Los Angeles

“Rare Color Lithographs: Chagall, Braque, Clave, Renoir, Lautrec”

Edgardo Acosta Gallery

Among these prints some are rare because of their limited editions, others because of the quality of excellence. In the latter category, Chagall’s Bouquet a L’Oiseau, a scarlet ground left showing traces from the painter’s confident brush is graced by the profiles of a man and bird facing a white and blue bouquet. Chagall’s lyricism combines the deep familiarity of a folk song with the surprise of having it sung by a lark. How providential for our anxious generation to have in its midst this untrammeled joyous voice!

The prints by Braque and Dali are antithetical. The Frenchman’s almost Hellenic sense of design creates austere yet natural images; reality is idealized toward the simplicity in organic form. Two of Dali’s lithographs are supposed to have something to do with Don Quixote. Since there is a skinny figure of a man, perhaps the basic literary requirements are fulfilled. In addition, the surfaces are splattered with asterisks, abbreviated draped female figures and a chorus of unessential brush marks. Everything and every art movement seems to be getting into the act, but Dali’s olio is the kind that was made obsolete by television.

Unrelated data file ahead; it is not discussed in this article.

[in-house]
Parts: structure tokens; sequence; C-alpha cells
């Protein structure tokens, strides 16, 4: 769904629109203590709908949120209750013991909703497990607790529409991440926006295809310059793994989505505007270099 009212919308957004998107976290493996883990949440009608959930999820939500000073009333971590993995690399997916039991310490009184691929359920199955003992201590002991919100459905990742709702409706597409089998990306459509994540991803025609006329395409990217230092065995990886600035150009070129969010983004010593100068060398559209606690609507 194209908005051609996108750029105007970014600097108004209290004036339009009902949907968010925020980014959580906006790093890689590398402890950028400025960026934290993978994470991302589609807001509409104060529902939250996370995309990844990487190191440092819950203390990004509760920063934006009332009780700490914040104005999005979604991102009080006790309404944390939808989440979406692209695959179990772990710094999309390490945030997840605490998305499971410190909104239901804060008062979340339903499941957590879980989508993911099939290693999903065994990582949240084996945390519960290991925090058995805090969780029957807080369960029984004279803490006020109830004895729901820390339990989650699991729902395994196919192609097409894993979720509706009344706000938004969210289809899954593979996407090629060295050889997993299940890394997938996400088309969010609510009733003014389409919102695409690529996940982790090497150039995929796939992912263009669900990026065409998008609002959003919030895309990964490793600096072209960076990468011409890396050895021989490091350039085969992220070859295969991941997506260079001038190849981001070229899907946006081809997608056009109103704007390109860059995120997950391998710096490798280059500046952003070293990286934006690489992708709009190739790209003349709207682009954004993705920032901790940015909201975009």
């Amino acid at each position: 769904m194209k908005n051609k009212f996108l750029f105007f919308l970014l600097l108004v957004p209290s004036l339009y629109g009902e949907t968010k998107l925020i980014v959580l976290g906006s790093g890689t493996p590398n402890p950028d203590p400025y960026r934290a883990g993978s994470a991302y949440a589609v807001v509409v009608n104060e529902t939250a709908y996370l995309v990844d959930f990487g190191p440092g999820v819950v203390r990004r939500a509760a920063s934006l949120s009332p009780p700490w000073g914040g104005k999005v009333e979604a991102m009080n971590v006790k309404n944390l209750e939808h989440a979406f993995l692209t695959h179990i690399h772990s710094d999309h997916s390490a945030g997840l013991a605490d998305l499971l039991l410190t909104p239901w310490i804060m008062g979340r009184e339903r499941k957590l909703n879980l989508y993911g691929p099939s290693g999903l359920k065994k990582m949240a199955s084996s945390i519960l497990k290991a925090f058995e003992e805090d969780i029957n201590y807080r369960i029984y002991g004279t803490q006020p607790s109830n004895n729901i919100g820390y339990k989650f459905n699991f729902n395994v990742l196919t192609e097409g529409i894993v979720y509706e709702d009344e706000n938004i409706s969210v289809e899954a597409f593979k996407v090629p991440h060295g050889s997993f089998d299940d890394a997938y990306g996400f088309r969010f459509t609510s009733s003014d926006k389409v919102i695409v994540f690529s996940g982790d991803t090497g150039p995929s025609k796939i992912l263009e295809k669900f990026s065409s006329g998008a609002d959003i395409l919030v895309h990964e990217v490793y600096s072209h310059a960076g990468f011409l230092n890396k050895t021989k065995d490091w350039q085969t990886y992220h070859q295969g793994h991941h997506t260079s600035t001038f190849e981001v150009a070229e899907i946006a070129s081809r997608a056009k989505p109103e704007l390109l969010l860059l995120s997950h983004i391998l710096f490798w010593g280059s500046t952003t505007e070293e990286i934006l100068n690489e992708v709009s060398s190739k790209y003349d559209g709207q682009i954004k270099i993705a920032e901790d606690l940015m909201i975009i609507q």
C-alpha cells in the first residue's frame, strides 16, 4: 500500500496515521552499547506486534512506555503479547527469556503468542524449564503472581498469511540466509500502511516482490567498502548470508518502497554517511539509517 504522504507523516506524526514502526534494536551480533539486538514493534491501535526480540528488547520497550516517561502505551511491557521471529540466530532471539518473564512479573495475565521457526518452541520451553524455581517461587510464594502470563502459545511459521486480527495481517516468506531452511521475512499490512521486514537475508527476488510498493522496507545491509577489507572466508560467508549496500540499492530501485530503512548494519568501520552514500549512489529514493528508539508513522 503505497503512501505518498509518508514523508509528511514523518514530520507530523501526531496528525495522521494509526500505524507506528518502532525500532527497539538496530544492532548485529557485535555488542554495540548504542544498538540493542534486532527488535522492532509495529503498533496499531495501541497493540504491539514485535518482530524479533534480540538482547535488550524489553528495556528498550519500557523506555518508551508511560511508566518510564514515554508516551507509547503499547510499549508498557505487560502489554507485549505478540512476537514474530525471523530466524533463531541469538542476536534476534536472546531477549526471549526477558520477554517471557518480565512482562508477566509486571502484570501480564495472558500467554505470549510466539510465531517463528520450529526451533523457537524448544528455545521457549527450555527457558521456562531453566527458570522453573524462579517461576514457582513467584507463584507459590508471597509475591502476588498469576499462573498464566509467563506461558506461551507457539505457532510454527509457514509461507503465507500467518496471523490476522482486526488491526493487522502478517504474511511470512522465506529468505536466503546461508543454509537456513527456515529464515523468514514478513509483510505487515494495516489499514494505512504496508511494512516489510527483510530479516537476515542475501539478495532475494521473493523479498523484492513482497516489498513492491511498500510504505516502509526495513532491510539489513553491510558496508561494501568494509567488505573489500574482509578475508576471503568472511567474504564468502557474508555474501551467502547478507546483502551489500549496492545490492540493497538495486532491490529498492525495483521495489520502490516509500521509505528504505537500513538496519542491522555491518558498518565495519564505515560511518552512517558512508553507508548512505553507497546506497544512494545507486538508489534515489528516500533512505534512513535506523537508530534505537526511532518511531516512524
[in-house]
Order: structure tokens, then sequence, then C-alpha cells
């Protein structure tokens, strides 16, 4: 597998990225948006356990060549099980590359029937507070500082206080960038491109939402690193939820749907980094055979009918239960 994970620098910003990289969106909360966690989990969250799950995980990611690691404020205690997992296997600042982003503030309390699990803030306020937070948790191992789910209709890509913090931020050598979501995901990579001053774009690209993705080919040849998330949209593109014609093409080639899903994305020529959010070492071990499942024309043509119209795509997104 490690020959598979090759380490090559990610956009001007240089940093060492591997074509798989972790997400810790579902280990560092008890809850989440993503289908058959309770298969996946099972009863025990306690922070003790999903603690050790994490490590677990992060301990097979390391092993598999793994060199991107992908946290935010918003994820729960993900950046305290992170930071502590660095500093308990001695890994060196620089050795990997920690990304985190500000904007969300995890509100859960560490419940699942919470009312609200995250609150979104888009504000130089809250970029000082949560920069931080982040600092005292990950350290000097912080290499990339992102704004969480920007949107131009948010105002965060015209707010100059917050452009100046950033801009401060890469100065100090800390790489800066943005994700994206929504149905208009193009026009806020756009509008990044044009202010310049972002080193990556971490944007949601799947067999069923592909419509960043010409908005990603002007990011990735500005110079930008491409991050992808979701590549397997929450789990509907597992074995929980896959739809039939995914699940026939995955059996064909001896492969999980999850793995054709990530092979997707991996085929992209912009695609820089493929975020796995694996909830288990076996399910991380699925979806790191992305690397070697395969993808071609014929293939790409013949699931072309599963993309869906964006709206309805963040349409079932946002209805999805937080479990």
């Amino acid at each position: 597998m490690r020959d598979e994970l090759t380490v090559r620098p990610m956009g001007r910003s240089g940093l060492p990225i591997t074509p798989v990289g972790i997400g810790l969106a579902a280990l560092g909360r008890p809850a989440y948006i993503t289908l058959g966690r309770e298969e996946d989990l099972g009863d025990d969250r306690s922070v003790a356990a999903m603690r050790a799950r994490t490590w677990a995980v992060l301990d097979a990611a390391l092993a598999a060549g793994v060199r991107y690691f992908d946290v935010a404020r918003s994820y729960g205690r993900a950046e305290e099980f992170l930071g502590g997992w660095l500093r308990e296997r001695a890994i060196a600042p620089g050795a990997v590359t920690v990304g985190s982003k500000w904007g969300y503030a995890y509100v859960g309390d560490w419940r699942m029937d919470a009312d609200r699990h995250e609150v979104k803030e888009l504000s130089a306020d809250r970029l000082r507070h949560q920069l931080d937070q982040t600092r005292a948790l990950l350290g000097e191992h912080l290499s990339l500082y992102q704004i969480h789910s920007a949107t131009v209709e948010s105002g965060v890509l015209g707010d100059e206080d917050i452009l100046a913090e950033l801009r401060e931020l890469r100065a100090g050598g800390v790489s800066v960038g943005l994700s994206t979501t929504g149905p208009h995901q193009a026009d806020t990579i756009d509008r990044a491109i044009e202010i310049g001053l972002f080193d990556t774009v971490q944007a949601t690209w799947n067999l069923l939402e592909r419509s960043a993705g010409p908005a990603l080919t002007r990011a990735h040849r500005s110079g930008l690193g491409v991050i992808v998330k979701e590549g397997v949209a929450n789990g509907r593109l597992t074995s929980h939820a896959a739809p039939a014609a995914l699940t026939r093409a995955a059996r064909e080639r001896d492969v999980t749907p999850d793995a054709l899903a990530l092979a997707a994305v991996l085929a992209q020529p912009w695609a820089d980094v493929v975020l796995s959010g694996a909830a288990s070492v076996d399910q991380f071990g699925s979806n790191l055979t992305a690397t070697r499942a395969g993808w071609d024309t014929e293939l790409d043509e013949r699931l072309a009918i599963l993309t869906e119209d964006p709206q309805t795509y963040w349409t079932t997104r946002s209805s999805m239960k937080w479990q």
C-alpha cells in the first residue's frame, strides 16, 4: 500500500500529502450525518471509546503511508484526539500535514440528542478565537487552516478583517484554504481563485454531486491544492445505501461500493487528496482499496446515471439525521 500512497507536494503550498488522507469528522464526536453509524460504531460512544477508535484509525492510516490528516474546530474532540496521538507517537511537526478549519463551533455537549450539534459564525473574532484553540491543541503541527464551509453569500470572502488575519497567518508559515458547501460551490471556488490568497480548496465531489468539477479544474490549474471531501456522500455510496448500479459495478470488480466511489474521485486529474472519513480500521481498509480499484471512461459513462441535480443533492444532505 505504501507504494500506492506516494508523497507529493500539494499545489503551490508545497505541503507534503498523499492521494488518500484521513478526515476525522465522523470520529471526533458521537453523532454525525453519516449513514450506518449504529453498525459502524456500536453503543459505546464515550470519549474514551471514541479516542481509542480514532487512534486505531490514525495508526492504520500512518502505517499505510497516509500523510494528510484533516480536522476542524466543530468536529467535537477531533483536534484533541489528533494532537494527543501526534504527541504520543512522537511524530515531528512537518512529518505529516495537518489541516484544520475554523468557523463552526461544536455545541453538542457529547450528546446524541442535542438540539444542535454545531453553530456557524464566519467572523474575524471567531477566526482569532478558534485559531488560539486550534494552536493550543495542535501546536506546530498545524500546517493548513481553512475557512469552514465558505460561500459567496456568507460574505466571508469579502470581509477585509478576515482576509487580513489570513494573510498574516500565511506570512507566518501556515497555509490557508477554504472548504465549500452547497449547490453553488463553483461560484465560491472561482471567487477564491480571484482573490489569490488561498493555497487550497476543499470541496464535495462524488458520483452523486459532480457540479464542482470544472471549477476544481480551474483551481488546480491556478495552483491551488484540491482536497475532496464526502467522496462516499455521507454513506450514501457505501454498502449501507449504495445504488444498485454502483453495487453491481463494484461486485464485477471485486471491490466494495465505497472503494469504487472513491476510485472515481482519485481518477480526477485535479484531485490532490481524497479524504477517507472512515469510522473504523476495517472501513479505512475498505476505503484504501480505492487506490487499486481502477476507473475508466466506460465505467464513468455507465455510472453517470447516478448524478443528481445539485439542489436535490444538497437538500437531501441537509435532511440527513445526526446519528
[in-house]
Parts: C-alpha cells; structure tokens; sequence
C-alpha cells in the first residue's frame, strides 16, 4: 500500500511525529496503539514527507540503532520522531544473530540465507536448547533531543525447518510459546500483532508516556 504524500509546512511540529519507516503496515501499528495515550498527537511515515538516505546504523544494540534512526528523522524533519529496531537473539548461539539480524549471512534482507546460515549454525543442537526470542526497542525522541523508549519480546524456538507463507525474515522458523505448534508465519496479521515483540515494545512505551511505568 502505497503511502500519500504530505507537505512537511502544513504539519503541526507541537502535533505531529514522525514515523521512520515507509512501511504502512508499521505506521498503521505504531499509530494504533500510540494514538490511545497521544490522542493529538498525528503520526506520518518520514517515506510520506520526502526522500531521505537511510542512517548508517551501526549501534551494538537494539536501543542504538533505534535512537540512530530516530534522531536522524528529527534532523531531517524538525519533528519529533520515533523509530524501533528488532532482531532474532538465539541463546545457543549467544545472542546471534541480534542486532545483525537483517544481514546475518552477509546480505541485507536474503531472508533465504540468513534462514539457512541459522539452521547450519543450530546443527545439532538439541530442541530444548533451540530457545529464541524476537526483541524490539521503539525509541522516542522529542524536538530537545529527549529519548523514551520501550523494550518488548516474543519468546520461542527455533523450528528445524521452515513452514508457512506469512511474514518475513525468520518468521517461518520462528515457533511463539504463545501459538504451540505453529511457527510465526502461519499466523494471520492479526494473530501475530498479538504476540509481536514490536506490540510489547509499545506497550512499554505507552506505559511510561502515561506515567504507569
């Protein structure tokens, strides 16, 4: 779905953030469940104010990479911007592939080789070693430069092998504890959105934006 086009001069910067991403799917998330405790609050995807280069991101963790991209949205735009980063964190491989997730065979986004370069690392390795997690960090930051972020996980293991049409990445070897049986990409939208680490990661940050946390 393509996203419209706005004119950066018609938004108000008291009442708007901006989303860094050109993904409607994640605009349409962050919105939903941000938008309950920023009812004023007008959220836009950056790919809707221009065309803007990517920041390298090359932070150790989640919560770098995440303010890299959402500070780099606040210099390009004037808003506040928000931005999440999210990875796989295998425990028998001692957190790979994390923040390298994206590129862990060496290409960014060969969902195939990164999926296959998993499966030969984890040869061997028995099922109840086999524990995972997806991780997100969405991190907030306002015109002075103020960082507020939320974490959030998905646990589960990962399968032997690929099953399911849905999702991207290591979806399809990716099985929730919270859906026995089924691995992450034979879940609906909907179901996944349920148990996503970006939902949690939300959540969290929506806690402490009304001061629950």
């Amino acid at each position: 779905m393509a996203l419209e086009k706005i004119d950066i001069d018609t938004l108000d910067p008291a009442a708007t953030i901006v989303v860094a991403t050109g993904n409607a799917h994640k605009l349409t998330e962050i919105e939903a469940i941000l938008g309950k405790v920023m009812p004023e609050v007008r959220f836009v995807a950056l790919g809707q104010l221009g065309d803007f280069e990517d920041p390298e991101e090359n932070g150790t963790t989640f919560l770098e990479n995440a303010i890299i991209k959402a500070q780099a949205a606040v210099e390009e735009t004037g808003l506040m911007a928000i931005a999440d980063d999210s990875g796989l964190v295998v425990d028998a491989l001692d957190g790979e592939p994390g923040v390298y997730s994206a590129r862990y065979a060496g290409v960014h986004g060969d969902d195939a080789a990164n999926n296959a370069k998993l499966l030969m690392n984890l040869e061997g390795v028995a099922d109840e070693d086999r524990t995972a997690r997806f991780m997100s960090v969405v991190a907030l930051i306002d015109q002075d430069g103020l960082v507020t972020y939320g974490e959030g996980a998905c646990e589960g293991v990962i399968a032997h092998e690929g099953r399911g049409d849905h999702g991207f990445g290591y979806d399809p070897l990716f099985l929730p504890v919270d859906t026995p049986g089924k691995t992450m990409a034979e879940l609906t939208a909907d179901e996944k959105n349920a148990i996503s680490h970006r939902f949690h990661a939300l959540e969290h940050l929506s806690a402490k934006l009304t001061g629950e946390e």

Enfante Jouant a la Balle a black lithograph by Renoir makes a kind of landscape out of the tumbling awkwardness characteristic of chubby little girls groping for their ball. Their hilly shapes and cascading motion invoke the amplitude of nature. Unlike the structural Renoir, Clave’s series of kings and playing cards employ heraldic designs for decorative purposes. These are more posters than the works of Lautrec because of their momentary brilliant and easily exhausted content. Toulouse-Lautrec’s La Tige au Moulin Rouge shows a snipe-nosed woman with a black bow in her hair. This bow is repeated in the moustache and cap of a jowly fellow and re-echoed in a distant figure’s cravat. Is it the person or the accent which separates men?

Rosalind G. Wholden